Understanding anthropometric characteristics associated with performance in manual lifting tasks

Ben Beck, Kane J. Middleton, Daniel C. Billing, Joanne N. Caldwell, Greg L Carstairs

Research output: Contribution to journalArticleResearchpeer-review

1 Citation (Scopus)

Abstract

Beck, B, Middleton, KJ, Billing, DC, Caldwell, JN, and Carstairs, GL. Understanding anthropometric characteristics associated with performance in manual lifting tasks. J Strength Cond Res 33(3): 755-761, 2019-Manual lifting is an essential military job task and is commonly linked to occupational injury. Methods to reduce injury risk focus on ensuring that employees have the requisite physical capacity to safely conduct critical job tasks. The aim of this study was to investigate which anthropometric characteristics are associated with lifting performance to inform targeted training programs for job-critical lifting tasks. Sixty-three (42 men and 21 women) participants conducted 3 maximal lifts to a platform (pack lift to 1.5 m, box lift to 1.3 m and box lift to 1.5 m). A dual-energy x-ray absorptiometry scan was used to quantify anthropometric characteristics (body region-specific lean mass and fat mass). Although anthropometric measures were strongly associated with each other, multivariable linear regression revealed that a significant proportion of the total variation in lifting performance in each of the 3 tasks was explained by upper-arm lean mass (pack lift: β = 5.42, p < 0.001; box lift 1.3 m: β = 5.64, p < 0.001; box lift 1.5 m: β = 7.00, p < 0.001). Leg lean mass also significantly contributed to the variation of pack lift performance (β = 0.93, p = 0.01). When controlling for key anthropometric characteristics in these 3 tasks, separate analyses showed no significant effect of sex or stature on lift performance. These results suggest that the perceived limitations of stature and sex may be overcome by targeted training programs to improve specific physical characteristics associated with lifting performance.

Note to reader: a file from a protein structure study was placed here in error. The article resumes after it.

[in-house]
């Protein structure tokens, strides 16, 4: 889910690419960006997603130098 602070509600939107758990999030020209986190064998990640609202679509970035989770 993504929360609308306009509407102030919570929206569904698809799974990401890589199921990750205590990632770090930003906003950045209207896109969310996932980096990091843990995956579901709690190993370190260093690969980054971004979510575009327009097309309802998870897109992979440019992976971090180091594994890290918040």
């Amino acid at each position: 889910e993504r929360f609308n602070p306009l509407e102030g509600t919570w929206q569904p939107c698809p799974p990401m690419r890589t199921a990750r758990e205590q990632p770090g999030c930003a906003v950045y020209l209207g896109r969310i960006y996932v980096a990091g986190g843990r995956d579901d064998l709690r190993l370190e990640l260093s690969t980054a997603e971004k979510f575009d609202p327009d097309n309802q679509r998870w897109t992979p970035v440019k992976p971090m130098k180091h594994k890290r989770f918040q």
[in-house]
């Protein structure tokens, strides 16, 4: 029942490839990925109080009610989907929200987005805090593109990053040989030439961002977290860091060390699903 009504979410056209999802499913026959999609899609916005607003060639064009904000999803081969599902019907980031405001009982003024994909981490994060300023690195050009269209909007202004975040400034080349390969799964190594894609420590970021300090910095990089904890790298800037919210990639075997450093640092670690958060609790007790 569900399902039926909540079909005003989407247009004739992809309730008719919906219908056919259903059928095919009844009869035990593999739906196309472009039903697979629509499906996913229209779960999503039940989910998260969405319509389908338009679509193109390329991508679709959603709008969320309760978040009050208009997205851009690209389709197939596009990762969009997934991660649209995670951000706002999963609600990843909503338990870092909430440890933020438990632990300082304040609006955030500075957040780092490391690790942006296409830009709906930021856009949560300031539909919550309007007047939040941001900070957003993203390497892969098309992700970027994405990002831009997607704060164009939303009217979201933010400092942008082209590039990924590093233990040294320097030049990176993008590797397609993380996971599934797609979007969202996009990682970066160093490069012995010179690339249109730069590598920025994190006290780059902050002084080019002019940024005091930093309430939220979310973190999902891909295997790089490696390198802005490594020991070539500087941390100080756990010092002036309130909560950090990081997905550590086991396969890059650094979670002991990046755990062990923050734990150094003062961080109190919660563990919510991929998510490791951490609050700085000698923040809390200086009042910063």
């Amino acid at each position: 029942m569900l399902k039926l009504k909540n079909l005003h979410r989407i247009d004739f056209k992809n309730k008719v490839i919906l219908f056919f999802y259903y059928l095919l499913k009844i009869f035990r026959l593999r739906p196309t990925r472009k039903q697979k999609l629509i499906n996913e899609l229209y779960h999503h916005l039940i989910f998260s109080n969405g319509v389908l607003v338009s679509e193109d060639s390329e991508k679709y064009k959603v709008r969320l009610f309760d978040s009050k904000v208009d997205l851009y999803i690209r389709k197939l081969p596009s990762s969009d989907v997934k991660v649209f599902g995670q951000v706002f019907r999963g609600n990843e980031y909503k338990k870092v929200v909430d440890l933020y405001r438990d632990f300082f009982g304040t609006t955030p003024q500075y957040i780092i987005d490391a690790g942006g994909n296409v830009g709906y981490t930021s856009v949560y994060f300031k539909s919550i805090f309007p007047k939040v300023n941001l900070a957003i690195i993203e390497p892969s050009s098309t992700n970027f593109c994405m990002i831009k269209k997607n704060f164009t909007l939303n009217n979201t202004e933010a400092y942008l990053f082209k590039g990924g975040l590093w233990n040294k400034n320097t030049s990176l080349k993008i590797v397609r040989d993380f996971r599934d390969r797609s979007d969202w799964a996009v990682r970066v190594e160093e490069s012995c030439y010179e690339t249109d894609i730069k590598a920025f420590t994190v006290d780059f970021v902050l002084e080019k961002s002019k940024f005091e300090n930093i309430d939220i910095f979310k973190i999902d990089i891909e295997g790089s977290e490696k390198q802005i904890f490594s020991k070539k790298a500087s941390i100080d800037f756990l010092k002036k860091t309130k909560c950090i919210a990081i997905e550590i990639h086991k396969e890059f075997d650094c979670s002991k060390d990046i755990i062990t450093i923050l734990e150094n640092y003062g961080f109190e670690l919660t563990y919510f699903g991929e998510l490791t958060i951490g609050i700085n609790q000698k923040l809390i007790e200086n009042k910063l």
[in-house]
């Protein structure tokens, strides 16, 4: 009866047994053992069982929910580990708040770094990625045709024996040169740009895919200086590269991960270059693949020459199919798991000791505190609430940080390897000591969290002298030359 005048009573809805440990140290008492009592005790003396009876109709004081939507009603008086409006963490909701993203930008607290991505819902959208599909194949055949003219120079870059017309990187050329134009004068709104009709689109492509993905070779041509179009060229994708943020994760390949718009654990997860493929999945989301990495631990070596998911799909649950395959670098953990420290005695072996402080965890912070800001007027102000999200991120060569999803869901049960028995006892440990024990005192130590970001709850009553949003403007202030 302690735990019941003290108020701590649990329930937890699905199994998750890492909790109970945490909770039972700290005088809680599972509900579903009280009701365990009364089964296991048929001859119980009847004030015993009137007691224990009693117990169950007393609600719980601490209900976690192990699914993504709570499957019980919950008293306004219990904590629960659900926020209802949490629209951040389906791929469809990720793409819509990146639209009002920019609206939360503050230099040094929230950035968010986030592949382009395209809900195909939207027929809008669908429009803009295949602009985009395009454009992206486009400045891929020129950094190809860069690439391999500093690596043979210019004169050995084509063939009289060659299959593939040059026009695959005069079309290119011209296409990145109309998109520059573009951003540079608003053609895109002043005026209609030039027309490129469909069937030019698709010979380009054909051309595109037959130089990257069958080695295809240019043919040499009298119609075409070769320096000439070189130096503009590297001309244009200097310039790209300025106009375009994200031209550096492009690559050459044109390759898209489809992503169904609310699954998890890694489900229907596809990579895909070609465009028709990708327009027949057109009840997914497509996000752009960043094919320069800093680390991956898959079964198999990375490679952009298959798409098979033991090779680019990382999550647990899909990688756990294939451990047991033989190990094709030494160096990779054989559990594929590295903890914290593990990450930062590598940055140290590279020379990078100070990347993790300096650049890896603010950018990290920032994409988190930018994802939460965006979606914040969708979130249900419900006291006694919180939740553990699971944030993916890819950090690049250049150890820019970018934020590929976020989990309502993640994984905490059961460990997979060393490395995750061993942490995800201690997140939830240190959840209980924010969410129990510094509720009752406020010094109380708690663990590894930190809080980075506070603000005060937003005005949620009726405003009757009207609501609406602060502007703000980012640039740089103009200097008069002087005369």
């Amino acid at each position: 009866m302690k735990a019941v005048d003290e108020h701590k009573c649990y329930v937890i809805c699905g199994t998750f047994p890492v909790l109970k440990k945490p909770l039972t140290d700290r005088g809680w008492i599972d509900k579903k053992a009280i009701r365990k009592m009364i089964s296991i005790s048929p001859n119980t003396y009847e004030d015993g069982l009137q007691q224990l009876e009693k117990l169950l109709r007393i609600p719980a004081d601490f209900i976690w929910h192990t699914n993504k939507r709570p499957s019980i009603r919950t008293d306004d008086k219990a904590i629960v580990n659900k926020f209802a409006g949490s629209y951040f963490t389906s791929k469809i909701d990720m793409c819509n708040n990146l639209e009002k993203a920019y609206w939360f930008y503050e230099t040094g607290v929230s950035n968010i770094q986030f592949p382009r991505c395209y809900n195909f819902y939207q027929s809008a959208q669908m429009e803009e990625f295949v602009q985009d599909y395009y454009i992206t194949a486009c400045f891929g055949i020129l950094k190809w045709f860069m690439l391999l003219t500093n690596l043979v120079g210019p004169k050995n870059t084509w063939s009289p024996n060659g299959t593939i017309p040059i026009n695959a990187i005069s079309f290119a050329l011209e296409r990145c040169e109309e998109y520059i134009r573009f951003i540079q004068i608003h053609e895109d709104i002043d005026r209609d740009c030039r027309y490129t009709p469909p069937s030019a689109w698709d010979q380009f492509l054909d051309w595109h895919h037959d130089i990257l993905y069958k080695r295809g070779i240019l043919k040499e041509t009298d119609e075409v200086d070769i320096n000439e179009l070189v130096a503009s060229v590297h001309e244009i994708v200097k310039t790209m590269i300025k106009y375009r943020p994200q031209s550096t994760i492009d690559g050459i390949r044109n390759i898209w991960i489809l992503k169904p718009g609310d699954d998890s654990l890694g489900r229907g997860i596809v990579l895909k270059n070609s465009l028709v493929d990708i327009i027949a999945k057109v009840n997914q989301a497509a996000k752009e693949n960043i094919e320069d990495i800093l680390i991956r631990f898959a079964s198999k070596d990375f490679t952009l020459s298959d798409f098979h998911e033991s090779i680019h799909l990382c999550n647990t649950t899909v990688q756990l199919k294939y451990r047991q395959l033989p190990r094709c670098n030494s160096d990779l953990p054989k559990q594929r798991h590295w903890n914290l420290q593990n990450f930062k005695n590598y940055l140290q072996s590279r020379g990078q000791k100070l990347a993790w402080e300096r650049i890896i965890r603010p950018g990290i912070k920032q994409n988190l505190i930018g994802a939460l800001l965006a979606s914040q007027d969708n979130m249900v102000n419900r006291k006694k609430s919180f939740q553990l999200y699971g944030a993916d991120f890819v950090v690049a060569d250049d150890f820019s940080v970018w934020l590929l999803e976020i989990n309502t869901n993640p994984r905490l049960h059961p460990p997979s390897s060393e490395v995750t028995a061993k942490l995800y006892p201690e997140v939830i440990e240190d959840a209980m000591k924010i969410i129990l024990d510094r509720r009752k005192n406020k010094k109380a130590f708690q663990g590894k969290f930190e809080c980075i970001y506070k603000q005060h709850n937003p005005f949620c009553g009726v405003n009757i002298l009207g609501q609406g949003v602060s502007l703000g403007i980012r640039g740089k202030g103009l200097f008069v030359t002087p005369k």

Original languageEnglish
Pages (from-to)755-761
Number of pages7
JournalJournal of Strength and Conditioning Research
Volume33
Issue number3
DOIs
Publication statusPublished - 1 Mar 2019

Cite this

@article{117e901187614067b053f2e4c2fe55b0,
title = "Understanding anthropometric characteristics associated with performance in manual lifting tasks",
abstract = "Beck, B, Middleton, KJ, Billing, DC, Caldwell, JN, and Carstairs, GL. Understanding anthropometric characteristics associated with performance in manual lifting tasks. J Strength Cond Res 33(3): 755-761, 2019-Manual lifting is an essential military job task and is commonly linked to occupational injury. Methods to reduce injury risk focus on ensuring that employees have the requisite physical capacity to safely conduct critical job tasks. The aim of this study was to investigate which anthropometric characteristics are associated with lifting performance to inform targeted training programs for job-critical lifting tasks. Sixty-three (42 men and 21 women) participants conducted 3 maximal lifts to a platform (pack lift to 1.5 m, box lift to 1.3 m and box lift to 1.5 m). A dual-energy x-ray absorptiometry scan was used to quantify anthropometric characteristics (body region-specific lean mass and fat mass). Although anthropometric measures were strongly associated with each other, multivariable linear regression revealed that a significant proportion of the total variation in lifting performance in each of the 3 tasks was explained by upper-arm lean mass (pack lift: β = 5.42, p < 0.001; box lift 1.3 m: β = 5.64, p < 0.001; box lift 1.5 m: β = 7.00, p < 0.001). Leg lean mass also significantly contributed to the variation of pack lift performance (β = 0.93, p = 0.01). When controlling for key anthropometric characteristics in these 3 tasks, separate analyses showed no significant effect of sex or stature on lift performance. These results suggest that the perceived limitations of stature and sex may be overcome by targeted training programs to improve specific physical characteristics associated with lifting performance.",
author = "Ben Beck and Middleton, {Kane J.} and Billing, {Daniel C.} and Caldwell, {Joanne N.} and Carstairs, {Greg L}",
year = "2019",
month = "3",
day = "1",
doi = "10.1519/JSC.0000000000002113",
language = "English",
volume = "33",
pages = "755--761",
journal = "Journal of Strength and Conditioning Research",
issn = "1064-8011",